Written by hand therapist Catherine Reid, B.App. Sci, (OT), M.Sci (H&UL rehab), MAHTA (As awarded by the AHTA), CHT(USA)
It’s no secret I love hands! They’re amazing, complex and delicate structures. They help us connect with the world and each other. They allow us to touch, feel, carry objects, pick up kids and perform all kinds of everyday tasks.
That’s why I’m passionate about people being proactive and looking after them.
As an Accredited Hand Therapist* I’m often asked about the things people can do to look after their hands. Here are my top five tips.
1. Look after the skin on your hands
Your skin protects your hands from the outside world. It’s constantly renewing itself. Every time you wash your hands, you rub away dead skin cells. It’s important to look after your skin by keeping it as clean as possible and using a gentle hand wash. In some cases, gloves might be a good idea, for example if you’re using chemicals to clean your shower, or work in a café washing dishes.
Keeping your hands clean isn’t just about them looking good. It’s also about avoiding infections. Anyone who’s had an infection in their hand will tell you it‘s very painful. This is due to the many nerve endings you have in your fingertips. And because you use your hands so often, it’s hard to avoid banging or knocking an infected or injured hand.
An infection can also limit your hand’s movement, which, if left untreated, can become permanent.
Obviously, keeping your hands clean is impossible with some jobs, so keeping the skin in good shape is essential. Using a good moisturiser or barrier cream after washing is recommended to avoid small cracks developing in the skin. These cracks allow dirt and germs to enter your body, increasing your risk of infection.
Keeping your skin hydrated and moist helps keep your skin supple and leads to faster healing.
2. Stay strong
Many people don’t realise they’re losing strength in their hands until they have a functional problem, such as pain when opening a jar or difficulty gripping a doorknob.
That’s why I recommend exercises to strengthen your hands when you start to notice a problem. Many people strengthen their hands by squeezing a ball; if this is the case, I recommend a softer ball so your fingers can move through a greater range when squeezing. A cheap alternative to squeezing a ball is squeezing plumbing insulation. You can buy it by the metre at hardware stores for a few dollars and in different diameters to suit your hand size.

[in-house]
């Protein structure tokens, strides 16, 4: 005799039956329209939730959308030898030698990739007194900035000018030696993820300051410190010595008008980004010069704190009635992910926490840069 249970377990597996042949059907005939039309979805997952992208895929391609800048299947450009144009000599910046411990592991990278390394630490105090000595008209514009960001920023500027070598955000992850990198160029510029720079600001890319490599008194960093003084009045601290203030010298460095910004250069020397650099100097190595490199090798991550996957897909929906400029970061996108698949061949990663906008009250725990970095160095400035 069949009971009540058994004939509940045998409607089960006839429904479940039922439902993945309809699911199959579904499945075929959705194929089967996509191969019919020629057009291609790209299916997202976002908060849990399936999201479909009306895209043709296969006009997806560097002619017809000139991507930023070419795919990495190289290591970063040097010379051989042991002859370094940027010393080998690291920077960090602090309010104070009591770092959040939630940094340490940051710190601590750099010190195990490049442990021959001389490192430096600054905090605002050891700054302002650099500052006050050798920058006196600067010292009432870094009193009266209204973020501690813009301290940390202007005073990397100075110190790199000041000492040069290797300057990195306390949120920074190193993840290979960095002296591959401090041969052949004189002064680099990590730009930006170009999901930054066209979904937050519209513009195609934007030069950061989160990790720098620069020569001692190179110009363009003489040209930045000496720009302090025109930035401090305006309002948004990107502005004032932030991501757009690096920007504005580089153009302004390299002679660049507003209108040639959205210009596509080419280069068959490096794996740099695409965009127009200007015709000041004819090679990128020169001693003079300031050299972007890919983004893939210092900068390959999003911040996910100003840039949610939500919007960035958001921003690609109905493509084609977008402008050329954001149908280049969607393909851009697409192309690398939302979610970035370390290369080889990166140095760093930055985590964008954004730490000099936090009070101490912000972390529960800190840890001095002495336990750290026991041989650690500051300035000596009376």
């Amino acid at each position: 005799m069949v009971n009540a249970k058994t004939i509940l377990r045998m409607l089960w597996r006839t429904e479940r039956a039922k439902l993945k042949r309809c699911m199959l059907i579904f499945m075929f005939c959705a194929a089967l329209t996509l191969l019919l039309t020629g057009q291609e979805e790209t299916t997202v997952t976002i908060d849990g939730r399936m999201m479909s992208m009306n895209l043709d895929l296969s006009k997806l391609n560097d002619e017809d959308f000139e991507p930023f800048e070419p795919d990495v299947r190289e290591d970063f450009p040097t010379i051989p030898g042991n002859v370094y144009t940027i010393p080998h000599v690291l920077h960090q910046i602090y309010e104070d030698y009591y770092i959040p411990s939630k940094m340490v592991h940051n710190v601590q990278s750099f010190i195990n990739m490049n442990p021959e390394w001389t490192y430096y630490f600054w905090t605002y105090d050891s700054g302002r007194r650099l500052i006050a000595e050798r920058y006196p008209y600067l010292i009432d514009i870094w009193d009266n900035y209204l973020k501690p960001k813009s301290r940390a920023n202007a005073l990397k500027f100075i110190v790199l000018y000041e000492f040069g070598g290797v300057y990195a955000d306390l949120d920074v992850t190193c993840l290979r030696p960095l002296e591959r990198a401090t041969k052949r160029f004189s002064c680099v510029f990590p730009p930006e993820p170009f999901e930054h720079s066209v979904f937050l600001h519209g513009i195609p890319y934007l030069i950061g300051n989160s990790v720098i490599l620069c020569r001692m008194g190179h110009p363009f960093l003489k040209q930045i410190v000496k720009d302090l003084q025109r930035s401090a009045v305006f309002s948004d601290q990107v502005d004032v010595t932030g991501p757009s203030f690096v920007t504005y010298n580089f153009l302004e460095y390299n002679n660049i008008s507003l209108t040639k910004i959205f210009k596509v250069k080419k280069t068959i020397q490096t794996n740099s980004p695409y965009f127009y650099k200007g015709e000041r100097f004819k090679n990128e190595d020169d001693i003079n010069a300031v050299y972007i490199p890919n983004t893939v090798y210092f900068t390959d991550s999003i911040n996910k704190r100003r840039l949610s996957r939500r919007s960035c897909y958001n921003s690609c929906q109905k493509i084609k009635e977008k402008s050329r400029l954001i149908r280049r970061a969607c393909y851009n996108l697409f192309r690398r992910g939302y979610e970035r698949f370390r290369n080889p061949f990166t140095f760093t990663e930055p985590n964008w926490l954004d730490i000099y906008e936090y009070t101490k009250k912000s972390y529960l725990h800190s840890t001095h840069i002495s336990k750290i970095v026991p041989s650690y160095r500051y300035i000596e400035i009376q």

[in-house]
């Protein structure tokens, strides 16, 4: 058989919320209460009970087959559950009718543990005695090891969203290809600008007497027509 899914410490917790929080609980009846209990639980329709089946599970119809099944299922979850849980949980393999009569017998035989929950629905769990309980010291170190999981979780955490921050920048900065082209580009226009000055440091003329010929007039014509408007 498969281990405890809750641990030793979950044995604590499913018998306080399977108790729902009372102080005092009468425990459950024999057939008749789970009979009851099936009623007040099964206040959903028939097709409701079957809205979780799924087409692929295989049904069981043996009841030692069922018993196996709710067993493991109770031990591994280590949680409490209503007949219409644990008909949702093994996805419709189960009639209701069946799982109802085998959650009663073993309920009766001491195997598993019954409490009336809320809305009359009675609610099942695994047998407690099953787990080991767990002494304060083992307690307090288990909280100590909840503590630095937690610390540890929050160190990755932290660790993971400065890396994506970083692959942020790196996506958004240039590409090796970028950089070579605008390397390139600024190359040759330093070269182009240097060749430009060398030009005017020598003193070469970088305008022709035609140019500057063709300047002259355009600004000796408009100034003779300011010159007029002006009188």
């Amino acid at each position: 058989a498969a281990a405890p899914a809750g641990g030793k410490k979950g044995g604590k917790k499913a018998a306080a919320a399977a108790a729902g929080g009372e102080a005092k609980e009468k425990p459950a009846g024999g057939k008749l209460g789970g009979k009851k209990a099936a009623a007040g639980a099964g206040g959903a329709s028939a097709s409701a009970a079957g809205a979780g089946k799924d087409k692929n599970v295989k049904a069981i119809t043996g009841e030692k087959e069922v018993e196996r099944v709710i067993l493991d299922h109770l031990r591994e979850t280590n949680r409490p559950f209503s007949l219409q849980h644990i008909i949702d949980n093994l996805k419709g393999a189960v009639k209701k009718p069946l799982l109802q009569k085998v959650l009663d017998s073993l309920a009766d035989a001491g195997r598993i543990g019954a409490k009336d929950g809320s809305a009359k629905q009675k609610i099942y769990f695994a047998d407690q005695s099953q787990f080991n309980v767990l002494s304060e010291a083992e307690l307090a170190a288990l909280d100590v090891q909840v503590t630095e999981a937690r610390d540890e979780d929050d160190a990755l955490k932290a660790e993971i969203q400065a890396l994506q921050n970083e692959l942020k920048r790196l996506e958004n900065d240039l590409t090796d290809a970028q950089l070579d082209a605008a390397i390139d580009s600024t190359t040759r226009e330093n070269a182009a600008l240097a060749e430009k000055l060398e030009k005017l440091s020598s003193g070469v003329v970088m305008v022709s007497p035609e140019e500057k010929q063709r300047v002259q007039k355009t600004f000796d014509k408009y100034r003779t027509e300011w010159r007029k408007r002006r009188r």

Accredited Hand Therapists can provide you with exercises for specific muscles or to deal with particular issues you’re having. They may use strengthening tools, exercise putty, and/or exercise bands.
3. Keep your joints moving
As the saying goes, ‘motion is lotion’ as far as your joints are concerned, so don’t let them stiffen up!
At the ends of the bones in your joints, you have a layer of cartilage. Cartilage is a firm cushion that absorbs shock and enables the bones to glide smoothly over each other. The joint is wrapped inside a tough capsule filled with synovial fluid. This fluid is the oil in your joints. It provides nutrition for the cartilage and helps provide a cushion between the cartilage. It moves across the joint’s surfaces like a drop of oil on a door hinge. When you move your hands, the synovial fluid is spread around the joint. So tasks that have you holding something for a long period without changing grip aren’t good for the joints. It’s not allowing the synovial fluid to lubricate the joint. Rather than not perform the activity, take frequent breaks and move your fingers. And try to avoid activities that push your fingers into extremes of range, for example, lifting items that are too large using only one hand.
Similarly, use bigger, stronger joints where possible. For example, carry shopping bags on your forearm rather than with your fingers.
Accredited Hand Therapists can instruct you in exercises for specific joints, such as the joint at the base of the thumb. To maintain good movement, moving your joints through the full range of movement and stretching out to the ends of the range is important. Tendon gliding exercises are often used for this purpose as they glide one set of tendons over the other and move each joint through its full range. Click here for examples of tendon glide exercises.
4. Use the right tool for the job.
But using the right tools can be gentler on your hands. For example, large or fat handles can spread loads more evenly or over several joints. Tools that use a lever to reduce the required force are also preferable; for example this tool (see image) helps open ring-pull cans.
There are also many electric tools for use in and around the home, reducing the required force. For example, instead of hand pruning a hedge, you can use electric shears. I know which I’d prefer!
You can buy aids and other tools from supermarkets, chemists, hardware stores, and home health care stores. Musculoskeletal Australia also has a range of tools available through their online shop.
5. Seek professional help
If pain or inflammation persists for more than a few days, seek professional help. Pain can be a warning sign that your joints are being overworked. Inflammation can be due to joints, muscles and/or tendons being overused or other health issues such as diabetes or heart disease. Prolonged inflammation can make it difficult to move your fingers. It may be that the structures in your hand need a rest to allow them to heal.
Your GP or a practitioner in hand therapy can help diagnose the problem and provide you with techniques to manage the pain or prevent the problem from becoming worse.
Accredited Hand Therapists can be located via the Australian Hand Therapy Association’s web page under the “Find an Accredited Hand therapist” section.
And check out my other article, ‘Can a hand therapist help you?’.
*As awarded by the Australian Hand Therapy Association
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